A few things to note as I clean out my inbox and notebook at the end of the week:
1.) I’ve neglected to mention the extent of NEA’s presence at the House hearing on Monday. The union had at least one of its members from every congressional district represented on the Education and Labor Committee. The union brigade stood out with their red-and-white stickers that said: “A Child is More Than a Test Score.” I saw them talking to several members of the committee in the hallway. You can read Joe Williams’ take on it at his blog for Democrats for Education Reform.
3.) Americans for the Arts unveiled its NCLB recommendations Thursday at a wine-and-cheese reception at the Kennedy Center in Washington. They would like schools to use federal funds to ensure disadvantaged students have access to arts education and a national effort to improve assessments of kids’ artistic abilities. You can read all of the background here.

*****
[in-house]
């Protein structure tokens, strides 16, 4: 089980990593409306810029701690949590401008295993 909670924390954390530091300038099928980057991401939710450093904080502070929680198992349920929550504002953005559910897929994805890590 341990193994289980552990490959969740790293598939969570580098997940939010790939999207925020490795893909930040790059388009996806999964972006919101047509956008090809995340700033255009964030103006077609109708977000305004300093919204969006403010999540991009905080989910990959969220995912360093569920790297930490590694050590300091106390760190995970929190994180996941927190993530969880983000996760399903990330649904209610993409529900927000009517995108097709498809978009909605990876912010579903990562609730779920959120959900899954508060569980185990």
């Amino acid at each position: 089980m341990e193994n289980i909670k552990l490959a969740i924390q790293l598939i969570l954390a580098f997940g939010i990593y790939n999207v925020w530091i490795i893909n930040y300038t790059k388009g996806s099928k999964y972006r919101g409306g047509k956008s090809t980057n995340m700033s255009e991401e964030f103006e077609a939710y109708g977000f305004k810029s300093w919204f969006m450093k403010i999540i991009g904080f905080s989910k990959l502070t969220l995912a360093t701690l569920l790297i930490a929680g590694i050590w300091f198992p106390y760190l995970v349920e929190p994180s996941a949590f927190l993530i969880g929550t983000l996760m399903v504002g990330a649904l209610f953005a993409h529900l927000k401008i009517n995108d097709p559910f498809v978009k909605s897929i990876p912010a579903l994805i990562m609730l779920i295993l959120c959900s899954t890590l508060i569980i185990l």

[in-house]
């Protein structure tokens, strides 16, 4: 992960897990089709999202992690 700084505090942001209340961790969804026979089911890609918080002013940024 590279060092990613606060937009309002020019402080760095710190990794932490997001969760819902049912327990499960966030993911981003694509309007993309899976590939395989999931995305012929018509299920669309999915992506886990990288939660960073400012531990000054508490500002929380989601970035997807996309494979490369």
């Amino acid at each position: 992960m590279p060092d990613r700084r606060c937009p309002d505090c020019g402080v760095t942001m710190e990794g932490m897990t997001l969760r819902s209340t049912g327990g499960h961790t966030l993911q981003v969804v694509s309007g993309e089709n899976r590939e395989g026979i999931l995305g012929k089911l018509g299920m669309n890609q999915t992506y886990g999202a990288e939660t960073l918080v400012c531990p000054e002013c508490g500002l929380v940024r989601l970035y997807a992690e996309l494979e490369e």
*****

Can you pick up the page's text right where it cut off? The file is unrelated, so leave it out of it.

4.) James Kohlmoos of the Knowledge Alliance has this essay comparing Sept. 10, 2001 and Sept. 10, 2007. On both days, he notes important events where he and others tried to create the perfect accountability system. He also notes on both days that, as important as the NCLB issues are, our country faces defense questions that trump them.
5.) To call me Andy Rotherham’s “beloved” is just plain silly. My relationship with Andy is like ones I have with dozens of sources in the 16 years I’ve written about education policy. It’s often friendly, sometimes confrontational, and always respectful. Those dynamics weren’t apparent when I wrote only for print. Now that I’m blogging, it’s transparent. And that’s all for the good, I think.
A version of this news article first appeared in the NCLB: Act II blog.